TightlyCurly Logo
Skip Navigation Links
Available now!
Curly Like Me, the off-the-grid, do-it yourself owner's manual for tightly curly hair, is ready for ordering. Grab your copy today!

Every purchase made from
this site (through Amazon)
helps support it — and it
doesn't cost you anything

Here are some of the questions I get asked the most, and what my answers have been. This way you can get your answers immediately, without having to wait on me. And you never know, you might find answers to a few questions you didn't even know you had yet.

*This is still a work in progress. I'm continuing to add many more questions, and we are still ironing out a few quirks. But we wanted to make this available as soon as possible.

There are several ways to choose the question(s) you'd like answered:

... or you can ...


... or you can ...

What do I say to someone who insists on washing her mixed/ African American child's hair every day?
I don't know what you can say to this person about the daily washing. If telling her that daily washing of very curly hair isn't necessary, and that it's drying out her daughter's hair, and causing more wear and tear by doing so isn't enough of a reason, I'm not sure what would convince her to stop.

However, maybe we can minimize the damage she's causing by washing every day. Try to convince her to just wash her daughter's scalp only, and with a mild shampoo. It's the scalp that gets oily.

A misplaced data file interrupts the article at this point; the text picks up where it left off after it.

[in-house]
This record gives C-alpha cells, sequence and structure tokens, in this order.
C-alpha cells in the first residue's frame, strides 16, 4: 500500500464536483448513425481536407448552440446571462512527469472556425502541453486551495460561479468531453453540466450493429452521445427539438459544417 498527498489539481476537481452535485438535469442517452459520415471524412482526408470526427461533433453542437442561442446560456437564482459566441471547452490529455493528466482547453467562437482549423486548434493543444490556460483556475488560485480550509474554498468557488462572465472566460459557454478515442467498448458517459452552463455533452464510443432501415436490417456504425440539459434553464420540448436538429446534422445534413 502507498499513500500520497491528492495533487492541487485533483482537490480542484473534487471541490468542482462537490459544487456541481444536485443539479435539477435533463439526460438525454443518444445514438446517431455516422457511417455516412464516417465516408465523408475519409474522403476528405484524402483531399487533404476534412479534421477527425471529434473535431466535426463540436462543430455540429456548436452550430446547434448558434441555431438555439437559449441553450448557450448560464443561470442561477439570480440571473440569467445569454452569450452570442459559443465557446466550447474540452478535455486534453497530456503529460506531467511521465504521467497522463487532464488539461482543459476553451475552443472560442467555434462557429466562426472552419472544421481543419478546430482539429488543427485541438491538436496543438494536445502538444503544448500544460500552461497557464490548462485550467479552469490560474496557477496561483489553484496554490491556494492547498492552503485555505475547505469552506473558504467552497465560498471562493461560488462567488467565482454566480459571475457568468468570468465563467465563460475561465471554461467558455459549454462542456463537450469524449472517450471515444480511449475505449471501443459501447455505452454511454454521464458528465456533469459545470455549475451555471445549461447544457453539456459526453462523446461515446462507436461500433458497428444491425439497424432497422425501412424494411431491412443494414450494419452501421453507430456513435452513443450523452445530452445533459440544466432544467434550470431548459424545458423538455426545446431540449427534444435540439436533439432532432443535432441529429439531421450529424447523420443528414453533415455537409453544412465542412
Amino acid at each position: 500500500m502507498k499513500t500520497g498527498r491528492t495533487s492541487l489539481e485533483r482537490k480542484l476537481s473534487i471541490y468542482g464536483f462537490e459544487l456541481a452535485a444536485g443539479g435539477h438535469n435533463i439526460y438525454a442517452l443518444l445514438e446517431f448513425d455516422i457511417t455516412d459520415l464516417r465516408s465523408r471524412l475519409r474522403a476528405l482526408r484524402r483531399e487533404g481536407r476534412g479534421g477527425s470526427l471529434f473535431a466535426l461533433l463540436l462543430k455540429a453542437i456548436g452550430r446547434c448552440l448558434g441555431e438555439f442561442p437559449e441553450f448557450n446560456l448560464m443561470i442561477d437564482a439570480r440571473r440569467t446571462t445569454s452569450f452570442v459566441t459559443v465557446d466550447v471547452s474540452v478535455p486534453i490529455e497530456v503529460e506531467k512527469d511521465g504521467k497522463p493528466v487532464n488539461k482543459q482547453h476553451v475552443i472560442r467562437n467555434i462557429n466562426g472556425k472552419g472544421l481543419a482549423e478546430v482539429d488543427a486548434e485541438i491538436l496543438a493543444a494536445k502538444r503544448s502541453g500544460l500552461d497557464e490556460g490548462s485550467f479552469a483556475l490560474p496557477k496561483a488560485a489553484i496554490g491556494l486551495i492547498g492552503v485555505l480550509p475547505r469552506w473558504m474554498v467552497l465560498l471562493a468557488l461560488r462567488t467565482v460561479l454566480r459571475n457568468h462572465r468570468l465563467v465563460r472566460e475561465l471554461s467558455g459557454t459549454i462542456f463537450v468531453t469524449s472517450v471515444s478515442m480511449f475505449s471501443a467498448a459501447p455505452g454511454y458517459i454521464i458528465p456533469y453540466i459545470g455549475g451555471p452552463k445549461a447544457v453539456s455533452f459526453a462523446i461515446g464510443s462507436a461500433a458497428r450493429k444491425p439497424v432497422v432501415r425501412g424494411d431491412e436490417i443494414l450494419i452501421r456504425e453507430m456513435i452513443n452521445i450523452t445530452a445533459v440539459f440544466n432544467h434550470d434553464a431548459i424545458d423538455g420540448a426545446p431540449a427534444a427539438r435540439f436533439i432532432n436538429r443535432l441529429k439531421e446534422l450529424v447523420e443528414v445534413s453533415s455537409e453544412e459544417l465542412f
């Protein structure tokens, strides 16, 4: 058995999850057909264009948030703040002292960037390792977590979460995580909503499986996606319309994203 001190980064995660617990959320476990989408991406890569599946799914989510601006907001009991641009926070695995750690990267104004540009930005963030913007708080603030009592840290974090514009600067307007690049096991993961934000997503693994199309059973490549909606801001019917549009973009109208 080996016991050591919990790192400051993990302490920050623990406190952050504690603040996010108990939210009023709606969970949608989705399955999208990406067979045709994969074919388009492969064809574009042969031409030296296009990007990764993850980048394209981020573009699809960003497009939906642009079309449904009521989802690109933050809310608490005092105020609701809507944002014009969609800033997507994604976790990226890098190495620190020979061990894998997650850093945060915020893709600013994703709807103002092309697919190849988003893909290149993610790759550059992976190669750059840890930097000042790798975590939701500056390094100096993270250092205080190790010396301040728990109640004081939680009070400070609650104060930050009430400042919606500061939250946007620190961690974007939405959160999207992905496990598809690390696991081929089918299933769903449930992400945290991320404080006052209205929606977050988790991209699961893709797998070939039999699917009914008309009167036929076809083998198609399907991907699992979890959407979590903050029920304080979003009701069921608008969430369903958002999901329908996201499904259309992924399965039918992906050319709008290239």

And when she washes, she should never ever pile her child's hair on top of her head and rub it in. That's horrible for our hair. She should let her daughter's hair hang down and smooth through the entire process, wash just the scalp, and let the shampoo run down the hair as she rinses.

And she needs to always always use a good conditioner to comb her child's hair with every single time she washes it.

Also, no rubbing her child's hair with a towel. That is also terrible for our hair (well, anyone's hair, actually). If needed, she could gently squeeze sections of her hair in the towel. But to be honest, if she leaves it wet, it's easier to comb wet hair. She could just drape a towel over her daughter's shoulders to catch drips. I don't even use a towel to dry my hair at all.

I don't know if she knows this, but when she combs her child's hair wet (and with conditioner in it), she should comb in small sections, and should pinch the child's hair between her fingers, in the area between her scalp and where she is combing to minimize the terrible pain that occurs when curly hair is combed.

She can check out Tips for Little Ones for more ideas.

Privacy Policy

Copyright © 2016 TightlyCurly.com. All Rights Reserved.